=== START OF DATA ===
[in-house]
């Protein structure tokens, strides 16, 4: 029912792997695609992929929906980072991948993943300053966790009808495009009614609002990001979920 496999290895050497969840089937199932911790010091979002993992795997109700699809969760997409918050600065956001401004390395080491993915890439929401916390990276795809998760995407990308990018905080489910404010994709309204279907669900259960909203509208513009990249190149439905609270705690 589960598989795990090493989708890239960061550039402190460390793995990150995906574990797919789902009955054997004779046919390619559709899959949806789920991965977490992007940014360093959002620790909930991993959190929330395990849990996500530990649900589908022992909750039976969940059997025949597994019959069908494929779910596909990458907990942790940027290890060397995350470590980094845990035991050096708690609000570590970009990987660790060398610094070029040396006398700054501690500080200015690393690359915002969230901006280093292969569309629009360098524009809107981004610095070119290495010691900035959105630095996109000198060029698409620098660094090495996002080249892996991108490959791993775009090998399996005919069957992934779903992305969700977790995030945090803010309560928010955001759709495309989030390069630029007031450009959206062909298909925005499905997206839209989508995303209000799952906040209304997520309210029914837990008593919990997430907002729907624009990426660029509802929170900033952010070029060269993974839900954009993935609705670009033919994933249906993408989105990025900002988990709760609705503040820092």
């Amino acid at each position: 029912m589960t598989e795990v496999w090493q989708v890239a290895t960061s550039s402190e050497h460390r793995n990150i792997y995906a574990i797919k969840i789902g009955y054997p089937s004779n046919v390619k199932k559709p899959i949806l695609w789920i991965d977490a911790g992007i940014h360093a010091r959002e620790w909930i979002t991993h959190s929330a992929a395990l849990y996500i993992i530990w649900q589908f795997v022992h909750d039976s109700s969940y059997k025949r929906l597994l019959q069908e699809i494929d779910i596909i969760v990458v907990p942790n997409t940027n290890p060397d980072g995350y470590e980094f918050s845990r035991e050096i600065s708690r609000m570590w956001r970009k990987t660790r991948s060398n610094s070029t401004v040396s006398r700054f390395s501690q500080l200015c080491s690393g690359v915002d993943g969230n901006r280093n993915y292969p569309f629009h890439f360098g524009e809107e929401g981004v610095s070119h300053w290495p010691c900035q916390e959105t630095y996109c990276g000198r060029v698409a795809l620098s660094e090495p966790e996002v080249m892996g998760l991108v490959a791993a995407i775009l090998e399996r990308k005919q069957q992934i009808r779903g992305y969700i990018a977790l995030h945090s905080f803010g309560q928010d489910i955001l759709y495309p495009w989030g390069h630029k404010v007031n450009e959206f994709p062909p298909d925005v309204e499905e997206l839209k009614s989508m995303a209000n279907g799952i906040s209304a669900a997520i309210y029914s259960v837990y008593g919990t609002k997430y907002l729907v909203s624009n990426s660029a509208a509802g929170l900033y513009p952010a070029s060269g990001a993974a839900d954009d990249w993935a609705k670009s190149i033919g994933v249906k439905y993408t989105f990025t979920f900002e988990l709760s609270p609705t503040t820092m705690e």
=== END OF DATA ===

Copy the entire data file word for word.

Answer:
[in-house]
């Protein structure tokens, strides 16, 4: 029912792997695609992929929906980072991948993943300053966790009808495009009614609002990001979920 496999290895050497969840089937199932911790010091979002993992795997109700699809969760997409918050600065956001401004390395080491993915890439929401916390990276795809998760995407990308990018905080489910404010994709309204279907669900259960909203509208513009990249190149439905609270705690 589960598989795990090493989708890239960061550039402190460390793995990150995906574990797919789902009955054997004779046919390619559709899959949806789920991965977490992007940014360093959002620790909930991993959190929330395990849990996500530990649900589908022992909750039976969940059997025949597994019959069908494929779910596909990458907990942790940027290890060397995350470590980094845990035991050096708690609000570590970009990987660790060398610094070029040396006398700054501690500080200015690393690359915002969230901006280093292969569309629009360098524009809107981004610095070119290495010691900035959105630095996109000198060029698409620098660094090495996002080249892996991108490959791993775009090998399996005919069957992934779903992305969700977790995030945090803010309560928010955001759709495309989030390069630029007031450009959206062909298909925005499905997206839209989508995303209000799952906040209304997520309210029914837990008593919990997430907002729907624009990426660029509802929170900033952010070029060269993974839900954009993935609705670009033919994933249906993408989105990025900002988990709760609705503040820092």
């Amino acid at each position: 029912m589960t598989e795990v496999w090493q989708v890239a290895t960061s550039s402190e050497h460390r793995n990150i792997y995906a574990i797919k969840i789902g009955y054997p089937s004779n046919v390619k199932k559709p899959i949806l695609w789920i991965d977490a911790g992007i940014h360093a010091r959002e620790w909930i979002t991993h959190s929330a992929a395990l849990y996500i993992i530990w649900q589908f795997v022992h909750d039976s109700s969940y059997k025949r929906l597994l019959q069908e699809i494929d779910i596909i969760v990458v907990p942790n997409t940027n290890p060397d980072g995350y470590e980094f918050s845990r035991e050096i600065s708690r609000m570590w956001r970009k990987t660790r991948s060398n610094s070029t401004v040396s006398r700054f390395s501690q500080l200015c080491s690393g690359v915002d993943g969230n901006r280093n993915y292969p569309f629009h890439f360098g524009e809107e929401g981004v610095s070119h300053w290495p010691c900035q916390e959105t630095y996109c990276g000198r060029v698409a795809l620098s660094e090495p966790e996002v080249m892996g998760l991108v490959a791993a995407i775009l090998e399996r990308k005919q069957q992934i009808r779903g992305y969700i990018a977790l995030h945090s905080f803010g309560q928010d489910i955001l759709y495309p495009w989030g390069h630029k404010v007031n450009e959206f994709p062909p298909d925005v309204e499905e997206l839209k009614s989508m995303a209000n279907g799952i906040s209304a669900a997520i309210y029914s259960v837990y008593g919990t609002k997430y907002l729907v909203s624009n990426s660029a509208a509802g929170l900033y513009p952010a070029s060269g990001a993974a839900d954009d990249w993935a609705k670009s190149i033919g994933v249906k439905y993408t989105f990025t979920f900002e988990l709760s609270p609705t503040t820092m705690e």